finishing off the keyboard icons third row of keys

Step 7

Create the trackpad using a 28 x 20 px rectangle (#BAC0CE) with an 8 px thick outline (#2B3249), which we will group (Control-G) and then center align to the
lower section of the keyboard, positioning it at a distance of 12 px from the smaller buttons that we’ve just grouped.

creating and positioning the main shapes for the keyboard icons trackpad

Step 8

Finish off the icon, by adding the little
fingerprint reader using a 12 px wide
8 px thick Stroke line (#2B3249) which we will position onto the repeating
body’s bottom-right corner, at a distance of 20 px from the trackpad. Once you’re
done, select and group all of the icon’s composing shapes together using the Control-G keyboard shortcut.

finishing off the keyboard icon

9. How to Create the Midi Controller Icon

We are now down to our fourth and last icon, so make sure you’re on the
right layer (that would be the fifth one) and let’s wrap things up!

Step 1

Create the first out of the three adjustment
knobs, using an 8 x 8 px circle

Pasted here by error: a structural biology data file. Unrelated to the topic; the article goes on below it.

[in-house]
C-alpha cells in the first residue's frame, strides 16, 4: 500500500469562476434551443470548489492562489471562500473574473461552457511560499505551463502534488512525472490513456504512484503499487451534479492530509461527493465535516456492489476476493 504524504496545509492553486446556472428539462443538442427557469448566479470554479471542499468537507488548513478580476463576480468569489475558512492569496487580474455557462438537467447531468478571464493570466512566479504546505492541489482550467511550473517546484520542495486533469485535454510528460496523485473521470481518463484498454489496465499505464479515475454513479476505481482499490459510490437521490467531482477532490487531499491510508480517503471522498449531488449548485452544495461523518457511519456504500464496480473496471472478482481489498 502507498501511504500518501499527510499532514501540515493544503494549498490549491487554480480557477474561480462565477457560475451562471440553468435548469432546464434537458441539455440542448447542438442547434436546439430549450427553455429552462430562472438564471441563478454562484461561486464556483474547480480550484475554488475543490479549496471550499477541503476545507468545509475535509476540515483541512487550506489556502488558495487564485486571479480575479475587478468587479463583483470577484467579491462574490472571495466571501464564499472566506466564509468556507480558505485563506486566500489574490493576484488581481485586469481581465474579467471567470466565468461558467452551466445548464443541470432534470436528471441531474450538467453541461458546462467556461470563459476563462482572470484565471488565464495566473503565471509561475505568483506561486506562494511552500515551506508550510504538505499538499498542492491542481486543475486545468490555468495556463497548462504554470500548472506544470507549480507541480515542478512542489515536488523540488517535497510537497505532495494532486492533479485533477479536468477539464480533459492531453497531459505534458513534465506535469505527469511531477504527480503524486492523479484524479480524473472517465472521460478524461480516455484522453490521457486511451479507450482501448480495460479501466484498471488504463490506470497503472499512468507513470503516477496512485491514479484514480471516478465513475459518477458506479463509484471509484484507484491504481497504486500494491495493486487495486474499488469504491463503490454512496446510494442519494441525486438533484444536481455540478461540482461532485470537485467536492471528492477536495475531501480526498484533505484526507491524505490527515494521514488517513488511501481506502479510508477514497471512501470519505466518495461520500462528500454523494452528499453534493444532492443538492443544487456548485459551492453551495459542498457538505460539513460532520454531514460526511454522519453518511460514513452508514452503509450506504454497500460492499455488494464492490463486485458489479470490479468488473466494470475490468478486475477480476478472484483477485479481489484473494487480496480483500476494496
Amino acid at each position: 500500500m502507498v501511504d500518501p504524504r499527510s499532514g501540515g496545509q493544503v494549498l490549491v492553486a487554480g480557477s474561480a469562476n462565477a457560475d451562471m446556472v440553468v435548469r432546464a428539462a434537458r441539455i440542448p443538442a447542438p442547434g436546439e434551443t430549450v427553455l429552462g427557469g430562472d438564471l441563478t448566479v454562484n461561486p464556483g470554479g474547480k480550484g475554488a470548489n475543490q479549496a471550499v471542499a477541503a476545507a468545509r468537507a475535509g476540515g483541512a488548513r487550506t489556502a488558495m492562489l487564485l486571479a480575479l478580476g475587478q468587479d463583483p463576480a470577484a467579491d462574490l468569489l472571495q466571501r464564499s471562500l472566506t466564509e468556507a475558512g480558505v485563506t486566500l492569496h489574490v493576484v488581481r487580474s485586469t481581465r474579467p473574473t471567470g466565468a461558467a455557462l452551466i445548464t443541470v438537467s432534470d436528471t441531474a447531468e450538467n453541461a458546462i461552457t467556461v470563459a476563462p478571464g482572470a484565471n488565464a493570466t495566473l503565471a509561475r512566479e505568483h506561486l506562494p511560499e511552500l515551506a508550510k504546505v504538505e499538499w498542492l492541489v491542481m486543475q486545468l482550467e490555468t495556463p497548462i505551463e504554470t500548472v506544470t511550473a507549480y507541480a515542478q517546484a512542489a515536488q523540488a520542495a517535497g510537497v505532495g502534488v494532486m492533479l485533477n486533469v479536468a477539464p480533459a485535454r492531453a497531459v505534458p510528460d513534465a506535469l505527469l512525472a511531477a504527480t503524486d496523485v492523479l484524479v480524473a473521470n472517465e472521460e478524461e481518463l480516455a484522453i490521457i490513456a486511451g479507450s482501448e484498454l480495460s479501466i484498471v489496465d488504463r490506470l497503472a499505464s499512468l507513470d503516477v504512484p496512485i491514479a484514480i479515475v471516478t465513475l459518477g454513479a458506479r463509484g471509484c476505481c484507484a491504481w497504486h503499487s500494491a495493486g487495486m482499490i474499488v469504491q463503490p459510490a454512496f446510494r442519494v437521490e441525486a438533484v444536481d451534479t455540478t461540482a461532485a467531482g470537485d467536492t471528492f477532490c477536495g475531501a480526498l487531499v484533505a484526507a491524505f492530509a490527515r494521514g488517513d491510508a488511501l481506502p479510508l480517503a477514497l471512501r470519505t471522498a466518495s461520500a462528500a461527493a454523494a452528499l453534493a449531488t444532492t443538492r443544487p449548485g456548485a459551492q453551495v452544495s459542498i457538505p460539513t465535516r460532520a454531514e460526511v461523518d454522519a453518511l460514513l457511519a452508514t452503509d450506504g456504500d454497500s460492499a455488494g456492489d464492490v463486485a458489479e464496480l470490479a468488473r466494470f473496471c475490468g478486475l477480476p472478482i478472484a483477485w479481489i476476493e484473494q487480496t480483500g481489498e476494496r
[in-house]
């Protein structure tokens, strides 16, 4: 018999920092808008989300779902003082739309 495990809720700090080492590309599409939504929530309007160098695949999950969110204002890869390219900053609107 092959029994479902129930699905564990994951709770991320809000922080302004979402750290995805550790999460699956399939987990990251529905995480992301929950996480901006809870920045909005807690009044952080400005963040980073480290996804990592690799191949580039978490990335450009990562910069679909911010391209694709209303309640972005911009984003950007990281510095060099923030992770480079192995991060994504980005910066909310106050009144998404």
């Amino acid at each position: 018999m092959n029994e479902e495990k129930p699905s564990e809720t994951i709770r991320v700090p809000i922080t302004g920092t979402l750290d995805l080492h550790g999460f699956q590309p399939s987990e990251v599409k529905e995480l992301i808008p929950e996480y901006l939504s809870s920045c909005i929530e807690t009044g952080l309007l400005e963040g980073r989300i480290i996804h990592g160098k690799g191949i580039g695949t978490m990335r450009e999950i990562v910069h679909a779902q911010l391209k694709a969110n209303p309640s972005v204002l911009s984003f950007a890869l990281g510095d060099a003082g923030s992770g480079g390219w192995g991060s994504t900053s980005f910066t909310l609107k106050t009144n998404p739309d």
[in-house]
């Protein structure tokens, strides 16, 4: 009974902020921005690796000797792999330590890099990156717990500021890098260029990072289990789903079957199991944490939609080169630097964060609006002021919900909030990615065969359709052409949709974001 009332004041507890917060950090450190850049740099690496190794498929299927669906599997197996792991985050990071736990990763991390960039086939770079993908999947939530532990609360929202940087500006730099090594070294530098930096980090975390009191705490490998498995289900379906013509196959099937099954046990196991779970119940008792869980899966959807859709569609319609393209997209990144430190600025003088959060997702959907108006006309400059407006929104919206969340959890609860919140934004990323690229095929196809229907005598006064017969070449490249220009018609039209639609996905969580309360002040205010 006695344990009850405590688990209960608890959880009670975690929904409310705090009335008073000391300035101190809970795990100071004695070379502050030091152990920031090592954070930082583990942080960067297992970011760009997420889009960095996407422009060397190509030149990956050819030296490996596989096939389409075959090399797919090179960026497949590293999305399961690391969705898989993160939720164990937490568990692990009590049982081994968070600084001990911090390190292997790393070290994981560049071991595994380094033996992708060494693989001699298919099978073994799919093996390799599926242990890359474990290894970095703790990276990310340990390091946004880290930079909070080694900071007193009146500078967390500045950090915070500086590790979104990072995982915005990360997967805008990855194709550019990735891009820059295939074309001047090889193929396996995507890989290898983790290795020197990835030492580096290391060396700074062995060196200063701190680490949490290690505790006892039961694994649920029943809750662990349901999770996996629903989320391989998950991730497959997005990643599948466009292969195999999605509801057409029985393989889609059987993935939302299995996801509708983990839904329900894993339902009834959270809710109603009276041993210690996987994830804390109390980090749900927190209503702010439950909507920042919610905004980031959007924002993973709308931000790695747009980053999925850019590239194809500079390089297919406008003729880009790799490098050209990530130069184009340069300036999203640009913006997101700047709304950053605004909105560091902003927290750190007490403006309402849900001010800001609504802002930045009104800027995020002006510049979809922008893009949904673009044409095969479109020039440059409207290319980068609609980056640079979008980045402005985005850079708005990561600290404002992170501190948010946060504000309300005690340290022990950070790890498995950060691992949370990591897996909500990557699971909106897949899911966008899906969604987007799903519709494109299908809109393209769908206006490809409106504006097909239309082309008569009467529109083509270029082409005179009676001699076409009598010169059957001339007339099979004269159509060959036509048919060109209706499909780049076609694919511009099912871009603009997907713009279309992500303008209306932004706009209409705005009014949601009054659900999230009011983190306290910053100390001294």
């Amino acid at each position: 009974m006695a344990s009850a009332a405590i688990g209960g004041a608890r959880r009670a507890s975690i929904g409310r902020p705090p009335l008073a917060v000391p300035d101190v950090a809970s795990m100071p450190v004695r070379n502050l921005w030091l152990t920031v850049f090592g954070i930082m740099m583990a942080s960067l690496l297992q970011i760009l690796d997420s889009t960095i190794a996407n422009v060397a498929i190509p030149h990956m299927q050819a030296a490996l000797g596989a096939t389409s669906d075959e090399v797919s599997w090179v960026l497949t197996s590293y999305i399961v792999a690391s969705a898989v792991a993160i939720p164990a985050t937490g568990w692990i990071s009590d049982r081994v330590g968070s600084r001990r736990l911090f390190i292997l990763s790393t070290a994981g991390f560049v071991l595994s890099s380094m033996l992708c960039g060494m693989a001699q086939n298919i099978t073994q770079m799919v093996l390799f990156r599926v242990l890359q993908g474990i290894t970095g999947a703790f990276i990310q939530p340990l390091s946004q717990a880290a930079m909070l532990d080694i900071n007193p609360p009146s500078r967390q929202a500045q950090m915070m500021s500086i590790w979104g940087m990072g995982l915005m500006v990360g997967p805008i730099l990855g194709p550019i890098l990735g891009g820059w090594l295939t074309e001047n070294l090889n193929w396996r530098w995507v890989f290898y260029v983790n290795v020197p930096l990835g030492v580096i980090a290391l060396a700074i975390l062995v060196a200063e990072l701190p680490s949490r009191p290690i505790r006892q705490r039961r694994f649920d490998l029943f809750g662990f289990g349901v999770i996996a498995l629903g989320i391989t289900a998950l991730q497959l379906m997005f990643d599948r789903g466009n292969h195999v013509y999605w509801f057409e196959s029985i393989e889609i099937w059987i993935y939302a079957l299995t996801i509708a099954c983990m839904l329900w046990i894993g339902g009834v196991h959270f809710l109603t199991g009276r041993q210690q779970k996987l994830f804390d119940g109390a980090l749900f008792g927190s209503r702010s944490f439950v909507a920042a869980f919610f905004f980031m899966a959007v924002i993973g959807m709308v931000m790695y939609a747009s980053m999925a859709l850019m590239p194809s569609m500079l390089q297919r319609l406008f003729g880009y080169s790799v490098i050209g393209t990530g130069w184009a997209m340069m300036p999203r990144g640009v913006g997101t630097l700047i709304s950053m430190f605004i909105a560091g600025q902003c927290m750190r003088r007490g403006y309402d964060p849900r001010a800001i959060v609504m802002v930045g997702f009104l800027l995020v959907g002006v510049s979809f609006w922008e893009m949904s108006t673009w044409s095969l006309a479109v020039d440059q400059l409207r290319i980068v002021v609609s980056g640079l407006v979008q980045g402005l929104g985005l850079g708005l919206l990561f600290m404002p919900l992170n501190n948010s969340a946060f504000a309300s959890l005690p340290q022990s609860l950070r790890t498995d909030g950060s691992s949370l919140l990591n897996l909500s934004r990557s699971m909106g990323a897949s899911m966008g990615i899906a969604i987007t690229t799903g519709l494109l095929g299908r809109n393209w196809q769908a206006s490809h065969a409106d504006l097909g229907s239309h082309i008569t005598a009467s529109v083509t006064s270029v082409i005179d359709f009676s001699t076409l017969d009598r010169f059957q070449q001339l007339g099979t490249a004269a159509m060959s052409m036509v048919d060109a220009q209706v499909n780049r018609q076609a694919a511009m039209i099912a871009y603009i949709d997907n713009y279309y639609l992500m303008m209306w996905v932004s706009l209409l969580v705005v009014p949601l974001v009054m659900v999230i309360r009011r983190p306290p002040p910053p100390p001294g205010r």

which we will color using #2B3249, and then position onto the repeating body’s
top-left corner, at a distance of 8 px from
its left side and 6 px from its
top.

creating and positioning the main shape for the midi controller icons first adjustment knob

Step 2

Create the remaining knobs using two 8 x 8 px circles (#2B3249) which we
will vertically stack on the one from the previous step, distributing them at a
distance of 6 px from one another.
Then, once you’re done, don’t forget to select and group them
together using the Control-G keyboard
shortcut.

adding the remaining adjustment knobs to the midi controller icon

Step 3

Create the volume slider using a 12
x 28 px
rectangle (#FFFFFF) with an 8
px
thick Stroke (#2B3249) on top
of which we will add a 12 px wide 8 px thick state indicator line (#2B3249),
which we will position in its bottom section. Group (Control-G) all three shapes together and then position them onto
the right side of the adjustment knobs, at a distance of 8 px.

creating and positioning the main shapes for the midi controller icons volume slider